To establish a causal link between alleged damage and the presence of a GM crop, Dutch law is said to rely on a two-stage test:
the condition sine qua non (“but for”) test, whereby the GMO’s presence is a necessary condition for the existence of the damage,
and the imputation test.[118] This test is based on the Civil Code, Book 6, article 98, which states that compensation can only be
claimed insofar as the damage related to the event creating liability can be imputed to the debtor as a result of the event.[119]
Dutch case law had further developed the imputation test to include the requirement of “reasonable imputability” now codified in article 98.[120]
Judicial Decisions / Prominent Cases
No key judicial decisions or prominent cases were found

2.Norway :


Liability Regime
Damages and liability for GMO are regulated in chapter 4, section 23 of the Gene Technology Act.[64]  A person (legal or physical) who releases a GMO is responsible for any damage, inconvenience, or loss that it may cause, regardless of his or her own culpability.  In addition, violations of the Gene Technology Act may result in a fine or imprisonment for up to one year.[65]
Judicial Decisions / Prominent Cases
There are no prominent court cases in Norway on GMOs.  In 2013 the Food Safety Authority discovered that GM corn was illegally imported and distributed as popcorn.[66]  The Food Safety Authority had previously stopped the sale of popcorn containing GMOs.[67]

3.Argentina

Liability Regime
 Liability for damage to the environment in Argentina is provided for in the General Law on the Environment (Ley General del Ambiente, LGA),[44] which defines environmental damage as any relevant alteration that negatively modifies the environment, its resources, the balance of ecosystems, or collective values or assets.[45]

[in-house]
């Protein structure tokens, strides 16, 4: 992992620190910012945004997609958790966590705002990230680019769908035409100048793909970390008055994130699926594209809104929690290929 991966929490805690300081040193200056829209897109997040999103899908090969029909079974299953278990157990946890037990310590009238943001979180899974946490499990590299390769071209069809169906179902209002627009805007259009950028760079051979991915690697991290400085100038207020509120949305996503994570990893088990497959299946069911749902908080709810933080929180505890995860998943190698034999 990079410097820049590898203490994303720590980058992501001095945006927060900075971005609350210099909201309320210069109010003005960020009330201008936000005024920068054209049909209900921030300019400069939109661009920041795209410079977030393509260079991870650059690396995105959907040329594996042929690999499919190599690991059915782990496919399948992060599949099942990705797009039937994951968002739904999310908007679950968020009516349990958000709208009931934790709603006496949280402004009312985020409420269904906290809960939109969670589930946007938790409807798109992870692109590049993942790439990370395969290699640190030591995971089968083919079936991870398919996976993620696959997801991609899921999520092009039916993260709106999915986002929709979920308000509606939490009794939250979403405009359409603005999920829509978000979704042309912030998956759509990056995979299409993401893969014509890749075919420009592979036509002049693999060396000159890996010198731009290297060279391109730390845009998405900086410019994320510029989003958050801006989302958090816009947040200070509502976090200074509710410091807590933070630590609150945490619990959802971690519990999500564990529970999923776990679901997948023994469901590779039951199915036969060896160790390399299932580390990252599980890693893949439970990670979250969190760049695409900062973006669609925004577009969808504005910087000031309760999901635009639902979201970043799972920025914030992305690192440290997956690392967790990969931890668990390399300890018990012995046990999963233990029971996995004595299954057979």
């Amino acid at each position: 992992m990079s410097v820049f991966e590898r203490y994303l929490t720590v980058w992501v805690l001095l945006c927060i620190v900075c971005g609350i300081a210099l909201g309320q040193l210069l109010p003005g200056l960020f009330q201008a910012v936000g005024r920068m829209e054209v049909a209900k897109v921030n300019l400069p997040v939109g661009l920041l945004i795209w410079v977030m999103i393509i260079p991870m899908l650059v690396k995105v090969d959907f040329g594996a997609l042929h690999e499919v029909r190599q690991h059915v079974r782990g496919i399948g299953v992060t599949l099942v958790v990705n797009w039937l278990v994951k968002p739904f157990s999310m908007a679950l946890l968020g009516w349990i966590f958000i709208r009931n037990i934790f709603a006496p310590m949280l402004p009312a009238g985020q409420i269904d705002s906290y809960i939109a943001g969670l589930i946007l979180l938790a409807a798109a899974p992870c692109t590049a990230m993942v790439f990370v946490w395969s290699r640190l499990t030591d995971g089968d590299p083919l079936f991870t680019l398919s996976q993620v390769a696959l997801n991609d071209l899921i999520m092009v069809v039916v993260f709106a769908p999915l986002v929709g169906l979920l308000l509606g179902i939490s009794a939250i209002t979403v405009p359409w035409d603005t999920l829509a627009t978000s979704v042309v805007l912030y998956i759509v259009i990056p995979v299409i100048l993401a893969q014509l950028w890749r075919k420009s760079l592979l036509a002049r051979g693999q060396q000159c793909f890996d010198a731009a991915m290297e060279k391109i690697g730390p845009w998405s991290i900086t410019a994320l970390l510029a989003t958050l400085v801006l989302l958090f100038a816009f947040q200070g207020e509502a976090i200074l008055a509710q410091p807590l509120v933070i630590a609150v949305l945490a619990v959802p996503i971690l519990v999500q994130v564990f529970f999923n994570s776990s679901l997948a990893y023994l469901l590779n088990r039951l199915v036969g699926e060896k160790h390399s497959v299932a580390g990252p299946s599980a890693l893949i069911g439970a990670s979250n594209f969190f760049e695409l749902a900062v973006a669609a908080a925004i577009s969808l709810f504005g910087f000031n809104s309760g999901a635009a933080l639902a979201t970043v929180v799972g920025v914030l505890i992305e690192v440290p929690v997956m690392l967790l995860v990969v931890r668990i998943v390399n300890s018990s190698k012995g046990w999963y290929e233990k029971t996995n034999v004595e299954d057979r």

The LGA establishes a general principle of civil liability that anyone who causes current or future degrading effects to the environment is responsible for the costs of preventive and corrective actions, regardless of other environmental liabilities that may arise.[46]  Whoever causes environmental damage is subject to strict liability to restore the environment to its prior condition before the damage occurred.[47]  An allegedly responsible party may be exonerated from liability only by proving that all measures aimed at preventing the damage were taken and the damage was caused exclusively by the victim or a third party.[48]
Prominent Judicial Decisions
On September 4, 2012, a Criminal Court of Appeals of the Córdoba Province rendered a decision convicting a farmer and a crop-spraying pilot for spraying agrochemicals in the suburbs of the provincial capital neighborhood.  It appears that the herbicides were applied to a GM soy variety.  During the criminal proceeding, it was proved that 114 out of 142 children in the same neighborhood had agrochemicals in their blood.  The medical expert in the case testified that he had found children in the area with more than five herbicides and insecticides in their blood. This is an unprecedented decision, since it is the first case in which pollution and harm to public health is treated as a crime and prosecuted in a Criminal court, under the Law 24051 on Hazardous Products[49], which punishes offenders with between five and ten years in prison for polluting soil, water, air, or the environment in a manner that is harmful to health.  The ruling points specifically to two agrochemicals: endosulfan and glyphosate.[50] This case may highlight the popular concern about the increased use of herbicides on herbicide-resistant GM crops.

4.France


Judicial Decisions / Prominent Cases
As GMOs are highly controversial in France, they have been at the heart of several judicial cases over the last several years.  Some of the most publicized cases have involved the trials of anti-GMO activists charged with the destruction or degradation of GM crops.  The first incident of GM crop destruction by a group of faucheurs volontaires (volunteer reapers), as these activists call themselves, happened in 1997.[77]  Many more similar incidents happened in the following years, to the point where these activists could claim to have destroyed 70% of GM research fields in 2004.[78]  Many of these incidents have led to arrests and criminal charges against some of these anti-GMO activists, but courts have been very inconsistent in their treatment of such cases, with results ranging from acquittals to prison sentences.[79]  Despite these inconsistencies, however, and despite the fact that such trials have been used by activists to publicize their cause, defending against these criminal charges has also proven quite costly for anti-GMO groups over the long run.  This has lead many of them to conduct their destructions of GM crops at night in order to avoid detection and arrest.[80]